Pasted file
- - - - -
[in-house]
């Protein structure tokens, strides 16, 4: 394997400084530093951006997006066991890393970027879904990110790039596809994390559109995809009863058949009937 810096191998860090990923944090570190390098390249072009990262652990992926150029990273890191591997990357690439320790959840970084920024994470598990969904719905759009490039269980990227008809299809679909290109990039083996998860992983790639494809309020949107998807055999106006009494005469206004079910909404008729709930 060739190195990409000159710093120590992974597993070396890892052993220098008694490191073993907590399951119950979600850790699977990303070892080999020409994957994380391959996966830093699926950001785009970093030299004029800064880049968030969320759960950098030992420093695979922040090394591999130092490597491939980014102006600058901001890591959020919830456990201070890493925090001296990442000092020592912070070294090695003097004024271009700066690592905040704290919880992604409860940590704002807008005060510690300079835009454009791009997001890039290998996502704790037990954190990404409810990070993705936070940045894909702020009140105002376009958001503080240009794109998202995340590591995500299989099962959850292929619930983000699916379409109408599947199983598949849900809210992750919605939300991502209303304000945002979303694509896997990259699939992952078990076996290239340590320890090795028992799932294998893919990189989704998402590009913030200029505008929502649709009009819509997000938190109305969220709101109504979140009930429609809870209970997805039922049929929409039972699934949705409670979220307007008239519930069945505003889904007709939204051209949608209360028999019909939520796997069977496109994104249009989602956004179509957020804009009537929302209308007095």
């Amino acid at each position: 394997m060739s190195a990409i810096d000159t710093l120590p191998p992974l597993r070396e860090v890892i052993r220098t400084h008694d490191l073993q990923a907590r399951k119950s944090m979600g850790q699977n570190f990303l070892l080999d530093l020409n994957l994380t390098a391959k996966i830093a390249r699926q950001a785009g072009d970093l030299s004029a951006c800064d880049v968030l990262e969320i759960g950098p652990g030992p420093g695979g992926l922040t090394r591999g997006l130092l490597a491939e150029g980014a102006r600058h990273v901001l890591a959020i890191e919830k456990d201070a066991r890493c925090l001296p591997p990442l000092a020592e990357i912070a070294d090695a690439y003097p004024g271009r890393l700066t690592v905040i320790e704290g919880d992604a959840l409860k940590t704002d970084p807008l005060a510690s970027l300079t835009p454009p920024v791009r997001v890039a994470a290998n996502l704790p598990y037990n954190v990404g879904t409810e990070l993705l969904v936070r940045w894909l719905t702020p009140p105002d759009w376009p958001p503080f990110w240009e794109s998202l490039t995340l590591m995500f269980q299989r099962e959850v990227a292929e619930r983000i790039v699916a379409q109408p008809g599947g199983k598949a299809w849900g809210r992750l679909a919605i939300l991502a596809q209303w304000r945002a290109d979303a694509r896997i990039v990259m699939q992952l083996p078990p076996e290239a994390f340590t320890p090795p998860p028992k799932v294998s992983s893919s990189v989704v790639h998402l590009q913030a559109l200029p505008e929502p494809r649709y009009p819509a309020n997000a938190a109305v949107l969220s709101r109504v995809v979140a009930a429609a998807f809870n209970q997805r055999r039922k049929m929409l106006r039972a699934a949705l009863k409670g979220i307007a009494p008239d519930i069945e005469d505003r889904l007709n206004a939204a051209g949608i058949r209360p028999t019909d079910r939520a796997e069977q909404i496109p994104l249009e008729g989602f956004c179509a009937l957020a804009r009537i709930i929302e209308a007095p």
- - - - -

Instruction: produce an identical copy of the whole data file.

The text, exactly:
[in-house]
């Protein structure tokens, strides 16, 4: 394997400084530093951006997006066991890393970027879904990110790039596809994390559109995809009863058949009937 810096191998860090990923944090570190390098390249072009990262652990992926150029990273890191591997990357690439320790959840970084920024994470598990969904719905759009490039269980990227008809299809679909290109990039083996998860992983790639494809309020949107998807055999106006009494005469206004079910909404008729709930 060739190195990409000159710093120590992974597993070396890892052993220098008694490191073993907590399951119950979600850790699977990303070892080999020409994957994380391959996966830093699926950001785009970093030299004029800064880049968030969320759960950098030992420093695979922040090394591999130092490597491939980014102006600058901001890591959020919830456990201070890493925090001296990442000092020592912070070294090695003097004024271009700066690592905040704290919880992604409860940590704002807008005060510690300079835009454009791009997001890039290998996502704790037990954190990404409810990070993705936070940045894909702020009140105002376009958001503080240009794109998202995340590591995500299989099962959850292929619930983000699916379409109408599947199983598949849900809210992750919605939300991502209303304000945002979303694509896997990259699939992952078990076996290239340590320890090795028992799932294998893919990189989704998402590009913030200029505008929502649709009009819509997000938190109305969220709101109504979140009930429609809870209970997805039922049929929409039972699934949705409670979220307007008239519930069945505003889904007709939204051209949608209360028999019909939520796997069977496109994104249009989602956004179509957020804009009537929302209308007095």
């Amino acid at each position: 394997m060739s190195a990409i810096d000159t710093l120590p191998p992974l597993r070396e860090v890892i052993r220098t400084h008694d490191l073993q990923a907590r399951k119950s944090m979600g850790q699977n570190f990303l070892l080999d530093l020409n994957l994380t390098a391959k996966i830093a390249r699926q950001a785009g072009d970093l030299s004029a951006c800064d880049v968030l990262e969320i759960g950098p652990g030992p420093g695979g992926l922040t090394r591999g997006l130092l490597a491939e150029g980014a102006r600058h990273v901001l890591a959020i890191e919830k456990d201070a066991r890493c925090l001296p591997p990442l000092a020592e990357i912070a070294d090695a690439y003097p004024g271009r890393l700066t690592v905040i320790e704290g919880d992604a959840l409860k940590t704002d970084p807008l005060a510690s970027l300079t835009p454009p920024v791009r997001v890039a994470a290998n996502l704790p598990y037990n954190v990404g879904t409810e990070l993705l969904v936070r940045w894909l719905t702020p009140p105002d759009w376009p958001p503080f990110w240009e794109s998202l490039t995340l590591m995500f269980q299989r099962e959850v990227a292929e619930r983000i790039v699916a379409q109408p008809g599947g199983k598949a299809w849900g809210r992750l679909a919605i939300l991502a596809q209303w304000r945002a290109d979303a694509r896997i990039v990259m699939q992952l083996p078990p076996e290239a994390f340590t320890p090795p998860p028992k799932v294998s992983s893919s990189v989704v790639h998402l590009q913030a559109l200029p505008e929502p494809r649709y009009p819509a309020n997000a938190a109305v949107l969220s709101r109504v995809v979140a009930a429609a998807f809870n209970q997805r055999r039922k049929m929409l106006r039972a699934a949705l009863k409670g979220i307007a009494p008239d519930i069945e005469d505003r889904l007709n206004a939204a051209g949608i058949r209360p028999t019909d079910r939520a796997e069977q909404i496109p994104l249009e008729g989602f956004c179509a009937l957020a804009r009537i709930i929302e209308a007095p």